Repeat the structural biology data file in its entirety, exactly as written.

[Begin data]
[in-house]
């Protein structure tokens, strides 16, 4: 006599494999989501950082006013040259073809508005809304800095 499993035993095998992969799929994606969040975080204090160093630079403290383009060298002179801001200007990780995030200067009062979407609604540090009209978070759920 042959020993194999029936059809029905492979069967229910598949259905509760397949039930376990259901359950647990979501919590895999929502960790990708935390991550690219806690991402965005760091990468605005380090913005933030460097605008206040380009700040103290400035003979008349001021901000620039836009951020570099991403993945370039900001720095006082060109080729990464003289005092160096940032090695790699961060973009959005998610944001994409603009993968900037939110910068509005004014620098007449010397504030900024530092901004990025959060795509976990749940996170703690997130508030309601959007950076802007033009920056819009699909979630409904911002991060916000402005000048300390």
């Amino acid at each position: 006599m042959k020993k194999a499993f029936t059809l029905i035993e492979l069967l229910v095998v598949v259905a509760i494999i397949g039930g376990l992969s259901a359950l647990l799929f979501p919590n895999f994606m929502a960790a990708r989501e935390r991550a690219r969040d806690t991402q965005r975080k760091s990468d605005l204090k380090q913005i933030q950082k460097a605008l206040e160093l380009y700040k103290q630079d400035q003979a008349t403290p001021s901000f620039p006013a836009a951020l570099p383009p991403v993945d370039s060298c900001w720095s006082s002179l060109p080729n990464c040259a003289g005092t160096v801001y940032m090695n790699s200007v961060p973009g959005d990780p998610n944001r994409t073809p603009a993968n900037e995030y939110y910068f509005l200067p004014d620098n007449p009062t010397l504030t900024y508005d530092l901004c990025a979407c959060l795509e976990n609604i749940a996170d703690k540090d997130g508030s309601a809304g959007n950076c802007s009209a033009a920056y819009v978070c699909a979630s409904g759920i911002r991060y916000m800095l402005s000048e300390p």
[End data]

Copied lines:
[in-house]
């Protein structure tokens, strides 16, 4: 006599494999989501950082006013040259073809508005809304800095 499993035993095998992969799929994606969040975080204090160093630079403290383009060298002179801001200007990780995030200067009062979407609604540090009209978070759920 042959020993194999029936059809029905492979069967229910598949259905509760397949039930376990259901359950647990979501919590895999929502960790990708935390991550690219806690991402965005760091990468605005380090913005933030460097605008206040380009700040103290400035003979008349001021901000620039836009951020570099991403993945370039900001720095006082060109080729990464003289005092160096940032090695790699961060973009959005998610944001994409603009993968900037939110910068509005004014620098007449010397504030900024530092901004990025959060795509976990749940996170703690997130508030309601959007950076802007033009920056819009699909979630409904911002991060916000402005000048300390």
């Amino acid at each position: 006599m042959k020993k194999a499993f029936t059809l029905i035993e492979l069967l229910v095998v598949v259905a509760i494999i397949g039930g376990l992969s259901a359950l647990l799929f979501p919590n895999f994606m929502a960790a990708r989501e935390r991550a690219r969040d806690t991402q965005r975080k760091s990468d605005l204090k380090q913005i933030q950082k460097a605008l206040e160093l380009y700040k103290q630079d400035q003979a008349t403290p001021s901000f620039p006013a836009a951020l570099p383009p991403v993945d370039s060298c900001w720095s006082s002179l060109p080729n990464c040259a003289g005092t160096v801001y940032m090695n790699s200007v961060p973009g959005d990780p998610n944001r994409t073809p603009a993968n900037e995030y939110y910068f509005l200067p004014d620098n007449p009062t010397l504030t900024y508005d530092l901004c990025a979407c959060l795509e976990n609604i749940a996170d703690k540090d997130g508030s309601a809304g959007n950076c802007s009209a033009a920056y819009v978070c699909a979630s409904g759920i911002r991060y916000m800095l402005s000048e300390p």